Conventional charcoal briquets are normally ignited by dousing the charcoal with lighter fluid, allowing the fluid to soak into the briquets and then igniting the pile of briquets with a match. Once ignited, the fluid must burn away and the charcoal must be allowed to smoulder to a point where the charcoals are hot enough to provide sufficient heat for cooking. The procedure is generally rather time consuming, and if there is any sort of wind, it is quite difficult to start, particularly where the fire is in the open and without shelter. Also, in some instances, if the charcoals are slow to heat up, a person will pour on additional amounts of lighter fluid in an attempt to encourage the fire. This is an extremely dangerous procedure and many people are severely burned each year from uncontrolled fires and explosions resulting from this practice. Also, sometimes a petroleum taste is imparted to the food cooking on a charcoal fired grill by the lighter fluid used.

In general, the phase of kindling the charcoal and starting the fire is considered a dirty, messy, and potentially dangerous job and one to be passed on to someone else whenever possible. Hence, people are frequently deterred from building a charcoal fire not only because of the inconvenience of handling large paper bags of briquets but also because of the possibility of causing injury to themselves in lighting the fire or in tinkering with the fire in order to make sure that the charcoal is burning properly.

Another difficulty encountered frequently by inexperienced barbecue cooks is that they either use too little charcoal and have to add more, cooling the fire and interrupting the cooking, or they use too much and consequently end the cooking process with a roaring fire much too hot for satisfactory cooking thereby wasting a large amount of fuel. A proper charge for the average barbecue grate is one which will burn down to an evenly glowing bed of coals and will continue in such condition long enough to cook two servings.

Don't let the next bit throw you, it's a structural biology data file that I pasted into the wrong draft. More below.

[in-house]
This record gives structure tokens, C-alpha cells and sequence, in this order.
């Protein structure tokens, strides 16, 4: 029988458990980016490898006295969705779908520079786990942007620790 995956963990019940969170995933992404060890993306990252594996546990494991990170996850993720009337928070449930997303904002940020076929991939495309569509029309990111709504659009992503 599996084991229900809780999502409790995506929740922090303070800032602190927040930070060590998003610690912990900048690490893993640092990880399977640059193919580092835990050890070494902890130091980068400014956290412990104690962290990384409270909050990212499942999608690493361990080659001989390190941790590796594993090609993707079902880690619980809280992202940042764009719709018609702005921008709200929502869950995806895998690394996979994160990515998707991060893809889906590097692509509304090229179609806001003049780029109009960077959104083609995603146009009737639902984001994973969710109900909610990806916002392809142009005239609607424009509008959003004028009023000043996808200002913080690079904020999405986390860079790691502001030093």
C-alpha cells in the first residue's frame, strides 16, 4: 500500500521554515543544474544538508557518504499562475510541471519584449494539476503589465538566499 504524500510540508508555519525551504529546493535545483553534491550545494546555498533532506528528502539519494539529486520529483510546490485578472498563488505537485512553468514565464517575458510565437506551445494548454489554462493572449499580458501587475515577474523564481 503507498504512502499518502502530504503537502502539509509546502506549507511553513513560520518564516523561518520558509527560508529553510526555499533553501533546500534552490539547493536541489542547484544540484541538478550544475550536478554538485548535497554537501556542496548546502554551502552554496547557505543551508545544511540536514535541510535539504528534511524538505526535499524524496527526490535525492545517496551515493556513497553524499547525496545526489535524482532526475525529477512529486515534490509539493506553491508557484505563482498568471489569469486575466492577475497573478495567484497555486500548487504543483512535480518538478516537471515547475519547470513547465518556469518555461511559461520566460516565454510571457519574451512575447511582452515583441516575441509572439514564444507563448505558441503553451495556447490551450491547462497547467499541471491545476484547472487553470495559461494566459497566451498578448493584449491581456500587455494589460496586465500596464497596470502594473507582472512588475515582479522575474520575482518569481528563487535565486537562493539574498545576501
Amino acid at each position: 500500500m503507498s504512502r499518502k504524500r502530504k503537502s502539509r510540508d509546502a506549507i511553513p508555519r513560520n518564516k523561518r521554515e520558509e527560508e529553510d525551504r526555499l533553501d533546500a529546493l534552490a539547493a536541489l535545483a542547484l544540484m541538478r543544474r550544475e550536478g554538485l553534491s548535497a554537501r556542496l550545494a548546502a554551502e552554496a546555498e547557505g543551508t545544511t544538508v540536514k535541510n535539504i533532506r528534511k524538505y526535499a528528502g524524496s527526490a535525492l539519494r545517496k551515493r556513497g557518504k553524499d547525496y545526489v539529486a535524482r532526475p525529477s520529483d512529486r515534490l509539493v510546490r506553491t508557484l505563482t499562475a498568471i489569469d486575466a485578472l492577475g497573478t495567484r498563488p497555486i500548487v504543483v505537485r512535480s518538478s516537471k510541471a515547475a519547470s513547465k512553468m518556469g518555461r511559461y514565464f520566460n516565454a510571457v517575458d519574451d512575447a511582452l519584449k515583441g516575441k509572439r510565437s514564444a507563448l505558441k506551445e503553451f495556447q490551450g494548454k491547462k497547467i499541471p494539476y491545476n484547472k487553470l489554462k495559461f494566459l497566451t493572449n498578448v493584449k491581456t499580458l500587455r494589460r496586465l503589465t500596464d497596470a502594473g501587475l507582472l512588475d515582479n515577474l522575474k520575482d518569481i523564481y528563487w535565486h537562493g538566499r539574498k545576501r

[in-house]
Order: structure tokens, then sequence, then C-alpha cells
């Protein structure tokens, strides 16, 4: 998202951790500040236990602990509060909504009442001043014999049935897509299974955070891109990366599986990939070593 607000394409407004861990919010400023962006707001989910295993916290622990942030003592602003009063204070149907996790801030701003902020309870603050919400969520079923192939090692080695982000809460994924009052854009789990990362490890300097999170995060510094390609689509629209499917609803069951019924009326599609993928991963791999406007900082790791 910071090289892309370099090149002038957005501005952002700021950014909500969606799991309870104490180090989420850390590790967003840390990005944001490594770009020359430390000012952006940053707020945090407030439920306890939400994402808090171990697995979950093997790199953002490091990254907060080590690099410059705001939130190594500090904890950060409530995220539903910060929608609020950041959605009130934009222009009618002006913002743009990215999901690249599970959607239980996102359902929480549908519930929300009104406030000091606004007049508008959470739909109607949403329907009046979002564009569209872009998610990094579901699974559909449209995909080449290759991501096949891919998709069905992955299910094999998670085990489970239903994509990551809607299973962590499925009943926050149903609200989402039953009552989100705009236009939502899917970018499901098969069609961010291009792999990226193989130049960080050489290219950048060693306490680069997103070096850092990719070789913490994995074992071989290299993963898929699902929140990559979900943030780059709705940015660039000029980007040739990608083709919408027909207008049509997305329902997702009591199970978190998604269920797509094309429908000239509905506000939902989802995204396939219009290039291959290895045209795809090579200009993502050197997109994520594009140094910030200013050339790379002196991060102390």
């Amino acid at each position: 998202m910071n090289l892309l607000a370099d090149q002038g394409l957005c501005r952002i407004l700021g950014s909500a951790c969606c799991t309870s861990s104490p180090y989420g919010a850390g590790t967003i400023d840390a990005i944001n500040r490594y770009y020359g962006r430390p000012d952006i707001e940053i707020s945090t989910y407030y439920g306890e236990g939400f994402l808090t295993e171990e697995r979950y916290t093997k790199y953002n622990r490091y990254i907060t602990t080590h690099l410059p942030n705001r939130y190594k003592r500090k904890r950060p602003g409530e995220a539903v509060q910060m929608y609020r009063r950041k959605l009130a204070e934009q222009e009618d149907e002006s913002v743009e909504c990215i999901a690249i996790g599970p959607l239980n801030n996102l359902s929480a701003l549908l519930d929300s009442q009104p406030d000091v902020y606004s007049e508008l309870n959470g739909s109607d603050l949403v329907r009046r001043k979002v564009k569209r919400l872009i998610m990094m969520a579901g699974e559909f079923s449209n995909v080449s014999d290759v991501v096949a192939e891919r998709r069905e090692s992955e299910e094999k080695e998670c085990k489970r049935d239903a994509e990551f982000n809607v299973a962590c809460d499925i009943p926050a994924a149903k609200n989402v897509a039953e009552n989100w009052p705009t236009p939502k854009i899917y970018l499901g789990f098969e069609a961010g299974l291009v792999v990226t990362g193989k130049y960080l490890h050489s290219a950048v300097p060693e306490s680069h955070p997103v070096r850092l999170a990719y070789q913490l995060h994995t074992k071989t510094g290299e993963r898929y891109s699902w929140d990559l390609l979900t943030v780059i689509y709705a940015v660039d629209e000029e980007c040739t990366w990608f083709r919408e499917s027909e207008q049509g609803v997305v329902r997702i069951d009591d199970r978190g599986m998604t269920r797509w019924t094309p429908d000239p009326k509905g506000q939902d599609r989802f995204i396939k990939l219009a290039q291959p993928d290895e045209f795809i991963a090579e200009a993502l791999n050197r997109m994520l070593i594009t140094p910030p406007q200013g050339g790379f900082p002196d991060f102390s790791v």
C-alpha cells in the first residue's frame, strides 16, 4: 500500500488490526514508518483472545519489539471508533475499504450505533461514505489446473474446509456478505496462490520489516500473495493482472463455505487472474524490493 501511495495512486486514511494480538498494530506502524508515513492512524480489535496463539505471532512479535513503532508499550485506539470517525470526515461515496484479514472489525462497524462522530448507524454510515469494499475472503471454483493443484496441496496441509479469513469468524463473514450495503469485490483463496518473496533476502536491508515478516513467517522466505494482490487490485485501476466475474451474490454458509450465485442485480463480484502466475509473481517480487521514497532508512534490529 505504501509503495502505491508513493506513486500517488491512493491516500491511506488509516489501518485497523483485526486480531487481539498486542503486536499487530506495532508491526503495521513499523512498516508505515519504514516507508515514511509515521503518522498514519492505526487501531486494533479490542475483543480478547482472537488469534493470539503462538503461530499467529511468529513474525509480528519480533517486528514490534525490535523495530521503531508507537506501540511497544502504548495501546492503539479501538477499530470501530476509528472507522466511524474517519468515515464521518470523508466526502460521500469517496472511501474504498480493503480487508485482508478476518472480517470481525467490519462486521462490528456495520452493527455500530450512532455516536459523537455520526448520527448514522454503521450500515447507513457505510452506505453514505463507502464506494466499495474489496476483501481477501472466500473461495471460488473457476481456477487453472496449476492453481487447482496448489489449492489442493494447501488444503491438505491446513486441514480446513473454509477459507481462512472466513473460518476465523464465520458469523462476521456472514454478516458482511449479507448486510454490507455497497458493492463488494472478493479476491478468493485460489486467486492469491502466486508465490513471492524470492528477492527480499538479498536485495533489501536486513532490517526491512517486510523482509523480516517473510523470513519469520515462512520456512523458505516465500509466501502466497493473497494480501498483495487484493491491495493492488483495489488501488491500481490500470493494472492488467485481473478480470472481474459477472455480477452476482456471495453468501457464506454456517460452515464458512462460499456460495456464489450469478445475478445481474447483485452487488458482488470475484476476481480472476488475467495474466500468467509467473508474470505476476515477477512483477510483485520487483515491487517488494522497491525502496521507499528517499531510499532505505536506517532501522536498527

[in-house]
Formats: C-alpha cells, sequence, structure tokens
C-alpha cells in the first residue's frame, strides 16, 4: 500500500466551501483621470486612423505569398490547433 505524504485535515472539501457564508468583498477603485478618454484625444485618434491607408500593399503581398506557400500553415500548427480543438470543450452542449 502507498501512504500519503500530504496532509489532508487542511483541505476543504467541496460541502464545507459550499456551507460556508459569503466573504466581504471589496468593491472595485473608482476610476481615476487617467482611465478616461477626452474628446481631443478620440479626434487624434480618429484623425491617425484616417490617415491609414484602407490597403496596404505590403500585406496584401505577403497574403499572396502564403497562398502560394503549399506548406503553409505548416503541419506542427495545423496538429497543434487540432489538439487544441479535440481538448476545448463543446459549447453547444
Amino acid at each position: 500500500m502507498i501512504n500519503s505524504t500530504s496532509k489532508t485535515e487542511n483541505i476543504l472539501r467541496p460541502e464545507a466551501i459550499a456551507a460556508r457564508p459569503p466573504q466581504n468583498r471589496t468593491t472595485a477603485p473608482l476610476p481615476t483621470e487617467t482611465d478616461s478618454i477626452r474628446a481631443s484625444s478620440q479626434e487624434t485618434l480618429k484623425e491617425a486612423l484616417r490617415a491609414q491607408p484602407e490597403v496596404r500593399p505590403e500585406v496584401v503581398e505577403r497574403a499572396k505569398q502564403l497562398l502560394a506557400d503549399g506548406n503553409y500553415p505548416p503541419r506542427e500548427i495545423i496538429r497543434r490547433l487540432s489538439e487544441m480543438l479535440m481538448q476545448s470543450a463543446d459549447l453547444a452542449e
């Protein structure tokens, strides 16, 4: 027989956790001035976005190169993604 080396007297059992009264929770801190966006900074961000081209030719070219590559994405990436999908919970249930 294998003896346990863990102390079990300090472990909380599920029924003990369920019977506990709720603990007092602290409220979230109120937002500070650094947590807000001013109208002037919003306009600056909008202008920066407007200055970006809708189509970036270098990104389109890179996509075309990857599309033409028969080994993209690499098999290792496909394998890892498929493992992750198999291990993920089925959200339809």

While there are some self-kindling fuel packages available on the market, none of these has proven to be particularly clean, easy to use, and inexpensive.

Accordingly, it has been considered desirable to develop a new and improved fuel package construction which would overcome the foregoing difficulties and others while providing better and more advantageous overall results.

BRIEF SUMMARY OF THE INVENTION

In accordance with the present invention, a new and improved self-kindling fuel package is provided.

More particularly in accordance with the invention, the package comprises a container, a charge of fuel held in the container, and an igniting means positioned in the container for igniting the charge of fuel. The igniting means comprises a wick, an ignition element to which the wick is secured, and an ignition cream applied on a surface of the ignition element, and in contact with a portion of the wick, for igniting the ignition element.

In accordance with another aspect of the invention, the container has four side walls and a bottom wall. The container comprises a first element including front and rear walls and side walls connecting the front and rear walls and a second element including front and rear walls and a bottom wall. The second element is secured to the first element.